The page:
Nevada's new enhanced geothermal generation system borrows from fracking to produce renewable energy
- Published: April 17, 2013
- Written by Chris Meehan
While not in play across the U.S. like solar or wind, another abundant renewable energy courses—literally—beneath the country’s surface, is geothermal heat. But there are few commercial deployments of it at this point and only one commercial-scale enhanced geothermal system (EGS). Desert Peak 2, a 1.7 megawatt EGSsystem, located in Churchill County, Nev., near the existing geothermal Desert Peak Power Plant, is the nation’s first commercial-scale EGS system.
Ormat Technologies’ Desert Peak previously generated 11 megawatts of electricity. The recently commissioned Desert Peak 2 EGS increased the power output of the overall system by nearly 38 percent.
While more homeowners and businesses are starting to use geothermal energy for heating and cooling, use geothermal energy to generate electricity is a lot different. First off, the temperature of the water must reach over 350 degrees Fahrenheit. In some places those temperatures are reached close to land, like at the original Desert Peak project, but in others wells must be dug much deeper to access heated rock to extract the heat.
The Department of Energy, which supported the project with $5.4 million—matched by $2.6 million in private sector funding, essentially uses fracking technologies. “To deploy EGS, production wells are drilled to depths of 10,000 feet and beyond to access the hot rock that makes up the earth’s crust,” DOE said.
“Pressurized water is injected into the wells to open pre-existing fractures along the surface of the rock—creating permeability. This increased permeability allows the water to flow through the openings in the rock—capturing the rock’s heat. The heated water is then pumped back to the surface and the resulting steam is used to power a turbine to generate electricity,” DOE said. After the steam is converted back to water it repeats the cycle, creating a closed-loop energy generation system.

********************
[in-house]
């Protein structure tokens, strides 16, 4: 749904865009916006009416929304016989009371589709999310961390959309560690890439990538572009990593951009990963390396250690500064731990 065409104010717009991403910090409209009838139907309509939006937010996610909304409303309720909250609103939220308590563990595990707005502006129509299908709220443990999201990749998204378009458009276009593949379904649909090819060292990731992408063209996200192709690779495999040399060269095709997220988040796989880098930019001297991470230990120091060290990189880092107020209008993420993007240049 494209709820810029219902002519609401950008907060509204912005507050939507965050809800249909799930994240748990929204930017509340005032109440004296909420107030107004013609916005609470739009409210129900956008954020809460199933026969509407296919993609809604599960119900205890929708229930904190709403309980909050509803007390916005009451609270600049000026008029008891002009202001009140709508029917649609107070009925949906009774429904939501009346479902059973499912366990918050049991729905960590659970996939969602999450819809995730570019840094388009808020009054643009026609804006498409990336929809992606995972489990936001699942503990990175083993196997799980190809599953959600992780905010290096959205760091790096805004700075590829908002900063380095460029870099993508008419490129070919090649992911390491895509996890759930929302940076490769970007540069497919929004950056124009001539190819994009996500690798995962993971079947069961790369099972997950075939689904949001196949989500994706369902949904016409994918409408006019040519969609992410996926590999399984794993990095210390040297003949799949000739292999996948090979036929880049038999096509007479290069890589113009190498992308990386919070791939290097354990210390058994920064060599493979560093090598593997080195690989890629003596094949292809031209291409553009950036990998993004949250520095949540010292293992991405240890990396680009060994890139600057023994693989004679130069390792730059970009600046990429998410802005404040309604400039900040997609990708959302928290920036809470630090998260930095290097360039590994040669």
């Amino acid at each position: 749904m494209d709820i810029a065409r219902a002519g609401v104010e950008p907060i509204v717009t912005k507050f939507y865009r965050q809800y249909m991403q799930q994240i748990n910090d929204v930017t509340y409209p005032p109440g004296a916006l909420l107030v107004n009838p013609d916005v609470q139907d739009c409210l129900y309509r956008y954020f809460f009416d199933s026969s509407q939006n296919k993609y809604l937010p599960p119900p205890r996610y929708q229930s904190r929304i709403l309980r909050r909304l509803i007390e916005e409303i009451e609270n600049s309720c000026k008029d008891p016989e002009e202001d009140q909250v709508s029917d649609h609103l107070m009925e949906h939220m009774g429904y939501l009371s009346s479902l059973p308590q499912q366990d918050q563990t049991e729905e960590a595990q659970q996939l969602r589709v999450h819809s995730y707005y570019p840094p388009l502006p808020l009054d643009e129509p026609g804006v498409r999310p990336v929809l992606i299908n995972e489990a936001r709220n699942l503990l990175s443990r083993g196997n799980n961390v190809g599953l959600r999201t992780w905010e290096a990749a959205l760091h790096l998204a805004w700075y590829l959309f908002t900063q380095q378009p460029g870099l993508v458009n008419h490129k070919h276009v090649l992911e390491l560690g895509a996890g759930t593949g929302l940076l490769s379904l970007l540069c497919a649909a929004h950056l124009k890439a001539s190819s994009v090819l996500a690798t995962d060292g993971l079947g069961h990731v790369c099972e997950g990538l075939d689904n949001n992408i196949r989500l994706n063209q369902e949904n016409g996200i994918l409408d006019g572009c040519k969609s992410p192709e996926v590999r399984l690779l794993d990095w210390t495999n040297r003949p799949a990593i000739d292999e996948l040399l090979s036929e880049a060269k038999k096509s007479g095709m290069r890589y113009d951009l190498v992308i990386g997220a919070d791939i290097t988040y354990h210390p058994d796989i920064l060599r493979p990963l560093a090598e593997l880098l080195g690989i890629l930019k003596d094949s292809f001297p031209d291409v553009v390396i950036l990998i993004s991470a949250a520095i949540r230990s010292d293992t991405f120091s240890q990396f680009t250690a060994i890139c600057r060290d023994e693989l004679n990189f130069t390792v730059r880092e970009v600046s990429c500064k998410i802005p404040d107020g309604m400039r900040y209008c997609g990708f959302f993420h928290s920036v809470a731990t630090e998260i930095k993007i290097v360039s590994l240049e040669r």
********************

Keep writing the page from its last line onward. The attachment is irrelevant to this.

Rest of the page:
"The Churchill County geothermal project represents a critical investment to ensure America leads in this growing global industry, helping to create new manufacturing, construction, and operation jobs across the country while diversifying our energy portfolio and reducing pollution," said Assistant Secretary for Energy Efficiency and Renewable Energy David Danielson.
EGS could prove to be a powerful form of renewable energy in the future. Since it uses existing drilling and steam generation technologies like concentrating solar power and provides a stable source of electricity, it can provide electricity at rates cost-competitive with coal and natural gas generation—and even cheaper after the plant’s construction costs are paid off, since it never needs any outside fuel source. There’s also plenty of it available in the U.S. The U.S. Geological Survey estimates that EGS in the United States has the potential to enable development of 100 to 500 gigawatts of new energy.